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Wednesday, January 23, 2019

Previously unknown pine marten diversity discovered

The elusive American pine marten, a little-studied member of the weasel family, might be more diverse than originally thought, according to new research.

Can animal diet mitigate greenhouse emissions?

The inclusion of agroindustrial by-products in pig feed can reduce the nitrous oxide emissions (N2O) of the slurry used as manures up to 65%, suggests new research.

Dogs to sniff out chemicals that identify human remains

New research to help improve accuracy of criminal investigations involves a partnership between humans and their canine coworkers.

Pathogen that causes sleeping sickness: Promising new target

The life-threatening African trypanosomiasis, also called sleeping sickness, is caused by protozoa of the species Trypanosoma brucei. A team of researchers has studied the pathogens and reported exciting news: The trypanosomes have a so far unknown enzyme which does not exist in humans and other vertebrates. This makes it a promising target for therapy.

Trash-picking seagulls excrete tons of nutrients

At least 1.4 million seagulls feed at landfills in North America. Aside from the nuisance they pose, a study finds their nutrient-rich feces may threaten the health of nearby waters. The study estimates North American gulls deposit 240 tons of nitrogen and 39 tons of phosphorus into nearby lakes and reservoirs each year, fertilizing algae and weeds and costing local governments about $100 million in nutrient offset costs.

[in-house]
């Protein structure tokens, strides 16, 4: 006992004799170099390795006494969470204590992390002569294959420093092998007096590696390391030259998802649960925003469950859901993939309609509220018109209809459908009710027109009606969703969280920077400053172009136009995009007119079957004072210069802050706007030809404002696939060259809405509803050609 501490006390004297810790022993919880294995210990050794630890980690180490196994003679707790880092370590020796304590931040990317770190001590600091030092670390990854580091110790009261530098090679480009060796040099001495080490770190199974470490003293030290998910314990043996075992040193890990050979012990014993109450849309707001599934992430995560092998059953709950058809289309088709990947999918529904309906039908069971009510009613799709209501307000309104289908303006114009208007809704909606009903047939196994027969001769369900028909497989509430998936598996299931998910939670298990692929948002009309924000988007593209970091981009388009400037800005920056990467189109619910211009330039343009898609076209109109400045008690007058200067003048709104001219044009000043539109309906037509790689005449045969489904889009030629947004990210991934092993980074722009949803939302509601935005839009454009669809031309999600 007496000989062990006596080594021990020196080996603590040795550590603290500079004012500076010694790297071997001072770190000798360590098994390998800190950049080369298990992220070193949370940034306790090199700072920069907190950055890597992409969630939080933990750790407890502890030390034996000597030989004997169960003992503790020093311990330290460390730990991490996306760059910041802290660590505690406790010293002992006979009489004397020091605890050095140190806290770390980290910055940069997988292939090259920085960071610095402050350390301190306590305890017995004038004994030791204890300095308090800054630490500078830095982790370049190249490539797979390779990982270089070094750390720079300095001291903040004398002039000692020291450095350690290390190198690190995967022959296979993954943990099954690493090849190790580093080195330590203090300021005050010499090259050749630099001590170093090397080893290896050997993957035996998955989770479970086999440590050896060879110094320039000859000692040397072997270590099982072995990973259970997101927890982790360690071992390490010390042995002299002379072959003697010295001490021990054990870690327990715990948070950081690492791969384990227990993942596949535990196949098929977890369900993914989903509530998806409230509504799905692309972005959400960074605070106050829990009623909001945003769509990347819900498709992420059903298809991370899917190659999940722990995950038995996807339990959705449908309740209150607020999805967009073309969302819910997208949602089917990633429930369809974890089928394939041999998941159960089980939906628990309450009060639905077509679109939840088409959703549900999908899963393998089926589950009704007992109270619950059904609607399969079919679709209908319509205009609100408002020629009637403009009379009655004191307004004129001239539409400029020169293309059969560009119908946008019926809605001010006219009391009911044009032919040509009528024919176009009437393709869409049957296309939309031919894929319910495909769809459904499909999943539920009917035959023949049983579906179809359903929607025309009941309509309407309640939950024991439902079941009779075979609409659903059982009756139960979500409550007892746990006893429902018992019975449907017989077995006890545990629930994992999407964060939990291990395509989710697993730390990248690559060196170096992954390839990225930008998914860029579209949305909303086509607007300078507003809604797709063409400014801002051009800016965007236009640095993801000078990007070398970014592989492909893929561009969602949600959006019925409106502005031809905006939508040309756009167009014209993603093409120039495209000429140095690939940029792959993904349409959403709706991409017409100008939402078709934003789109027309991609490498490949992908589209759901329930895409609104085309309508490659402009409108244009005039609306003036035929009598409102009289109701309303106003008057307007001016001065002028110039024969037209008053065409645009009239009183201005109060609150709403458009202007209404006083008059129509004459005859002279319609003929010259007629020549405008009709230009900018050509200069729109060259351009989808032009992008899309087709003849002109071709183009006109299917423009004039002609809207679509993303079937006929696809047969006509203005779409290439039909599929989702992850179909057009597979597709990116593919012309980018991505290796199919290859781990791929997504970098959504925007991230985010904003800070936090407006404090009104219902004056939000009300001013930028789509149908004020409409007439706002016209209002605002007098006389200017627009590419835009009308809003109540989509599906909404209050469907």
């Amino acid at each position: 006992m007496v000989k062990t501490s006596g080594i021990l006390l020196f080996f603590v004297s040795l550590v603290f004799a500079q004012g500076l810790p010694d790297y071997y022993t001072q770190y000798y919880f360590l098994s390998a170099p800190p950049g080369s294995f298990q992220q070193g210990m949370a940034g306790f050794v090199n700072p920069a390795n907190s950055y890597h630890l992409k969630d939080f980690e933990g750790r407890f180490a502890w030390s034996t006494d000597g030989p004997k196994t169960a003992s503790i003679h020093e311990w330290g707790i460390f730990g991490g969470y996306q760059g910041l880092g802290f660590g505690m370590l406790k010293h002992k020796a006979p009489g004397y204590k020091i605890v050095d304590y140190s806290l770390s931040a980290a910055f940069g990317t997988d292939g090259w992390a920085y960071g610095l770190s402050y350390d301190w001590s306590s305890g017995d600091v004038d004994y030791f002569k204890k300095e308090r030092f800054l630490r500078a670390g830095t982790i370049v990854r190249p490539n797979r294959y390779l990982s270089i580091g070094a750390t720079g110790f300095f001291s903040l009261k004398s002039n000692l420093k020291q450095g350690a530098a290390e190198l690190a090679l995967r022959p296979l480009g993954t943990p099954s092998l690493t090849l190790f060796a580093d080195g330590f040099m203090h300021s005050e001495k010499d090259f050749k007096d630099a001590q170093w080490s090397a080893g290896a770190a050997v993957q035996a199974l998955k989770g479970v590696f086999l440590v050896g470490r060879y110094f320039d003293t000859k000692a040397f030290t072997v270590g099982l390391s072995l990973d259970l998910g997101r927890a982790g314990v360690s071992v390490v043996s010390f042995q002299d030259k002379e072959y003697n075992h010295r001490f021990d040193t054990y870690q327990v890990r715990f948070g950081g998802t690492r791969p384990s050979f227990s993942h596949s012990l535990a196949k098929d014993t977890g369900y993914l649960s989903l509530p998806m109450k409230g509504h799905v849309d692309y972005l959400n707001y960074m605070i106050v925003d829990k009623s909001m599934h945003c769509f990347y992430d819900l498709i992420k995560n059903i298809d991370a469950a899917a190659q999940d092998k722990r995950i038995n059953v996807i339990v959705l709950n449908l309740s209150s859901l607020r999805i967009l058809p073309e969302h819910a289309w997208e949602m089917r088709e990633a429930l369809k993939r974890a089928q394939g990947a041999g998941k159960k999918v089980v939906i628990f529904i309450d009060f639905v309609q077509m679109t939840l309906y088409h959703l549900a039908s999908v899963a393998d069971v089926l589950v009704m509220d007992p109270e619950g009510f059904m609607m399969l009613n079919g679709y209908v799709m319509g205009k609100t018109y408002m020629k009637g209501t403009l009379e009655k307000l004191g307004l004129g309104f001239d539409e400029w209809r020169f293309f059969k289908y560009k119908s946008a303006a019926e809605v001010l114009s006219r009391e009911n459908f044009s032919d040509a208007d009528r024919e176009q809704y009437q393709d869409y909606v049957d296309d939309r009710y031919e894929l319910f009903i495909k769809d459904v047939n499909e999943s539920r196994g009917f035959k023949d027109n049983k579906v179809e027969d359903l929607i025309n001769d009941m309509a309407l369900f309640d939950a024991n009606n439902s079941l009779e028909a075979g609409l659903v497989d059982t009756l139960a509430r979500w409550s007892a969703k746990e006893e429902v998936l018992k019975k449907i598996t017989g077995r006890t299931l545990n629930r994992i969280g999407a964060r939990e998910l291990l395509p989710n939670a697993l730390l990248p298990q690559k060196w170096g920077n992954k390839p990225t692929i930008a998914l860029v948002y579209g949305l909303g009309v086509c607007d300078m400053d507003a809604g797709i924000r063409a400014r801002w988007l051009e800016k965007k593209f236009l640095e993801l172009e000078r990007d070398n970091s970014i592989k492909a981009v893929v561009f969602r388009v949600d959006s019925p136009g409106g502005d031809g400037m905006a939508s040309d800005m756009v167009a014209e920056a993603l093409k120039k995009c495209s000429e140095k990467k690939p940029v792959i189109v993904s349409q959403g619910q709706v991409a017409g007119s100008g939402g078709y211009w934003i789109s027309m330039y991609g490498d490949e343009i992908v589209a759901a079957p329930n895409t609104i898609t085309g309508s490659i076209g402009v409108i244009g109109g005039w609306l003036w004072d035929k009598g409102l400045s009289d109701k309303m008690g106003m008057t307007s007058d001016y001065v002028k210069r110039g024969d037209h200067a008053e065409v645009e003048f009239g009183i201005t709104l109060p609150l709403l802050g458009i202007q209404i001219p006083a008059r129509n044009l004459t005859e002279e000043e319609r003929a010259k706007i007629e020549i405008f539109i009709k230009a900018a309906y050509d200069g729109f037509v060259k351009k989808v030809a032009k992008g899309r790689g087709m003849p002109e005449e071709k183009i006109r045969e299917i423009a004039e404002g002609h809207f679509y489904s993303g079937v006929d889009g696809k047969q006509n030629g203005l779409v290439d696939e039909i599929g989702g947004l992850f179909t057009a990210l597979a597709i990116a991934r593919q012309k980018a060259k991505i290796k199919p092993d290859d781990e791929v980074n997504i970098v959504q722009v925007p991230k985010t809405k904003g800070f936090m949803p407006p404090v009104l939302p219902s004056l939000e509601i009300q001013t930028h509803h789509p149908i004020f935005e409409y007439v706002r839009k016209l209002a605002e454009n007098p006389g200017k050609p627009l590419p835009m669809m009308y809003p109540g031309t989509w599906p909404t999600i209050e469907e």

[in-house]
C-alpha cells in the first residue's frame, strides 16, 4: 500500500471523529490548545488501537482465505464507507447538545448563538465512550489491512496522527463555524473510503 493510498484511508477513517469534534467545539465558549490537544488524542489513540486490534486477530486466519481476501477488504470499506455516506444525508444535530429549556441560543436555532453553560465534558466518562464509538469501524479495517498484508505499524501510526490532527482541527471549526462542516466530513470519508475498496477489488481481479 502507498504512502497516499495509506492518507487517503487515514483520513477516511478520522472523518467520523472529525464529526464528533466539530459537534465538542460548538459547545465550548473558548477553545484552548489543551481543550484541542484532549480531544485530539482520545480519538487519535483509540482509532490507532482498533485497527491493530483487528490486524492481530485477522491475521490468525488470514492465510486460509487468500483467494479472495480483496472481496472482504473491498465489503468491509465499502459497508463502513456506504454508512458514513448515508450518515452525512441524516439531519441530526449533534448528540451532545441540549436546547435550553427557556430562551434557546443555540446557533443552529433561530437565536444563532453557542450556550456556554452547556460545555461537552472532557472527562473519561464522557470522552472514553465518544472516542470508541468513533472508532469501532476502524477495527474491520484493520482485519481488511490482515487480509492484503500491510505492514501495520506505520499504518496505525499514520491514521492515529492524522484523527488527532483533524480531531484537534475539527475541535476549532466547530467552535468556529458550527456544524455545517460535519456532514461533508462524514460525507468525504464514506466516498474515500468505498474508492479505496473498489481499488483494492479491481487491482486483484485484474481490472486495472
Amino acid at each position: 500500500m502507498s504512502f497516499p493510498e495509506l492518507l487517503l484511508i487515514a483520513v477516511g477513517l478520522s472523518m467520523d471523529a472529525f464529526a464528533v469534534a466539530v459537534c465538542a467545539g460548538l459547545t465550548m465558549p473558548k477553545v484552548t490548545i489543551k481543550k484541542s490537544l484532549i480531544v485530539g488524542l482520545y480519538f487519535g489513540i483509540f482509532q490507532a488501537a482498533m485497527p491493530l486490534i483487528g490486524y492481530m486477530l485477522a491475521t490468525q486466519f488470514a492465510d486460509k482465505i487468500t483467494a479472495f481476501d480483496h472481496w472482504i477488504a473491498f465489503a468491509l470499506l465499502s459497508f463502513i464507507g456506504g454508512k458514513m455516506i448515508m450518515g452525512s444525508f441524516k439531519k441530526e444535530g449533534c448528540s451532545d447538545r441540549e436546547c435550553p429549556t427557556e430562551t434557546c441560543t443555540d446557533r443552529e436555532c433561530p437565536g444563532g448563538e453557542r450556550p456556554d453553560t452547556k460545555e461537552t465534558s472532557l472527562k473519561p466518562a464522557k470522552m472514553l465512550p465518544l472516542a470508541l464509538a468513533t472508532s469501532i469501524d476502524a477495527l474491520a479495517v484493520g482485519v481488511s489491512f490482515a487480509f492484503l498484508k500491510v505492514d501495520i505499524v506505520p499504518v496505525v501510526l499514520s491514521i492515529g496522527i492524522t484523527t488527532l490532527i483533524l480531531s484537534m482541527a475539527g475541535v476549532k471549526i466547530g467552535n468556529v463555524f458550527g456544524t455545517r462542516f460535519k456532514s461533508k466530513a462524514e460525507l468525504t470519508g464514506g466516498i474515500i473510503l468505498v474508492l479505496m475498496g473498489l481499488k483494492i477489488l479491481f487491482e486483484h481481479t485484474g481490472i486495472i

Reconstruction of ancient chromosomes offers insight into mammalian evolution

Researchers have gone back in time, at least virtually, computationally recreating the chromosomes of the first eutherian mammal, the long-extinct, shrewlike ancestor of all placental mammals.

New research leverages big data to predict severe weather

Every year, severe weather endangers millions of people and causes billions of dollars in damage worldwide. But new research has found a way to better predict some of these threats by harnessing the power of big data.

Memory for stimulus sequences distinguishes humans from other animals

Humans possess many cognitive abilities not seen in other animals, such as a full-blown language capacity as well as reasoning and planning abilities. Despite these differences, however, it has been difficult to identify specific mental capacities that distinguish humans from other animals. Researchers have now discovered that humans have a much better memory to recognize and remember sequential information.

Finding the perfect match: New approach to battle drug-resistant bacteria

Antibiotics were the wonder drug of the 20th century, but bacteria evolved resistance. According to the CDC, more than 2 million people in the U.S. develop MDR infections every year. Researchers have now developed a rapid screen to pair existing FDA-approved drugs to combat MDR infections.

How phytoplankton rule the oceans

Photosynthesis is a unique biological process that has permitted the colonization of land and sea by plants and phytoplankton respectively. While the mechanisms of photosynthesis in plants are well understood, scientists are only now beginning to elucidate how the process developed in phytoplankton.

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Urbanization changes shape of mosquitoes’ wings

Research shows that rapid urbanization in São Paulo City, Brazil, is influencing wing morphology in the mosquitoes that transmit dengue and malaria.

No-deal Brexit ‘means hard border’ – European Commission

No deal makes hard border obvious, says EC spokesman, but Irish government calls that unacceptable. Source: BBC

How sex pheromones diversify: Lessons from yeast

What happens to sex pheromones as new species emerge? New research studies sex pheromones in the fission yeast Schizosaccharomyces pombe, revealing an 'asymmetric' pheromone recognition system in which one pheromone operates extremely stringently whereas the other pheromone is free to undergo a certain degree of diversification, perhaps leading to a first step towards speciation.